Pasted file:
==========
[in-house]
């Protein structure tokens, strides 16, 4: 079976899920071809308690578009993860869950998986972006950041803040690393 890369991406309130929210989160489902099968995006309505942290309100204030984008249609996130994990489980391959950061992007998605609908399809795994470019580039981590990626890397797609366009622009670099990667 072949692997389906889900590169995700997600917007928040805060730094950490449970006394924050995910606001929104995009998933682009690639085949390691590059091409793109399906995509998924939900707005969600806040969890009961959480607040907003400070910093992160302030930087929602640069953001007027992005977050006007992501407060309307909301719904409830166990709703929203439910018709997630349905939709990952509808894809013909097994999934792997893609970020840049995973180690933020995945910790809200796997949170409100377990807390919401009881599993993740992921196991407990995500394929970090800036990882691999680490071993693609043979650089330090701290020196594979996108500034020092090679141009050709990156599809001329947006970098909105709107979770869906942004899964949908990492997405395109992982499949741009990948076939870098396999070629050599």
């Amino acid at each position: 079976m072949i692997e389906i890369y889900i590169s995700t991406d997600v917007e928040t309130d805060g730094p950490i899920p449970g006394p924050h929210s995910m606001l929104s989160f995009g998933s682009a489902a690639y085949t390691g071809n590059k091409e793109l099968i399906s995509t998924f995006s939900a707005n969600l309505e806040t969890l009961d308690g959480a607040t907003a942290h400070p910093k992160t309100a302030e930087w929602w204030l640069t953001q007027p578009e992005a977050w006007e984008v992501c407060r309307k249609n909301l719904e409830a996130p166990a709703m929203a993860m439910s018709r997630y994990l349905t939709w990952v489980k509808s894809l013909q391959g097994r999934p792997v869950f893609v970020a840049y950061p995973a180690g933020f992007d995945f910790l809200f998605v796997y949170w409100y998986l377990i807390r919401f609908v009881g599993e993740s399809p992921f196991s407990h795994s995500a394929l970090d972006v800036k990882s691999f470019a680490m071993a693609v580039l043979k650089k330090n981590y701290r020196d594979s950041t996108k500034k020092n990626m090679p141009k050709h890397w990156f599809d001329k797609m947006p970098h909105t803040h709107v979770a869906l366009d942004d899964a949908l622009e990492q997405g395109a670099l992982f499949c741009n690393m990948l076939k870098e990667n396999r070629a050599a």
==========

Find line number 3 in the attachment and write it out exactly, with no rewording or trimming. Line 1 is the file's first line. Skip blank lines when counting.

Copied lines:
């Amino acid at each position: 079976m072949i692997e389906i890369y889900i590169s995700t991406d997600v917007e928040t309130d805060g730094p950490i899920p449970g006394p924050h929210s995910m606001l929104s989160f995009g998933s682009a489902a690639y085949t390691g071809n590059k091409e793109l099968i399906s995509t998924f995006s939900a707005n969600l309505e806040t969890l009961d308690g959480a607040t907003a942290h400070p910093k992160t309100a302030e930087w929602w204030l640069t953001q007027p578009e992005a977050w006007e984008v992501c407060r309307k249609n909301l719904e409830a996130p166990a709703m929203a993860m439910s018709r997630y994990l349905t939709w990952v489980k509808s894809l013909q391959g097994r999934p792997v869950f893609v970020a840049y950061p995973a180690g933020f992007d995945f910790l809200f998605v796997y949170w409100y998986l377990i807390r919401f609908v009881g599993e993740s399809p992921f196991s407990h795994s995500a394929l970090d972006v800036k990882s691999f470019a680490m071993a693609v580039l043979k650089k330090n981590y701290r020196d594979s950041t996108k500034k020092n990626m090679p141009k050709h890397w990156f599809d001329k797609m947006p970098h909105t803040h709107v979770a869906l366009d942004d899964a949908l622009e990492q997405g395109a670099l992982f499949c741009n690393m990948l076939k870098e990667n396999r070629a050599a």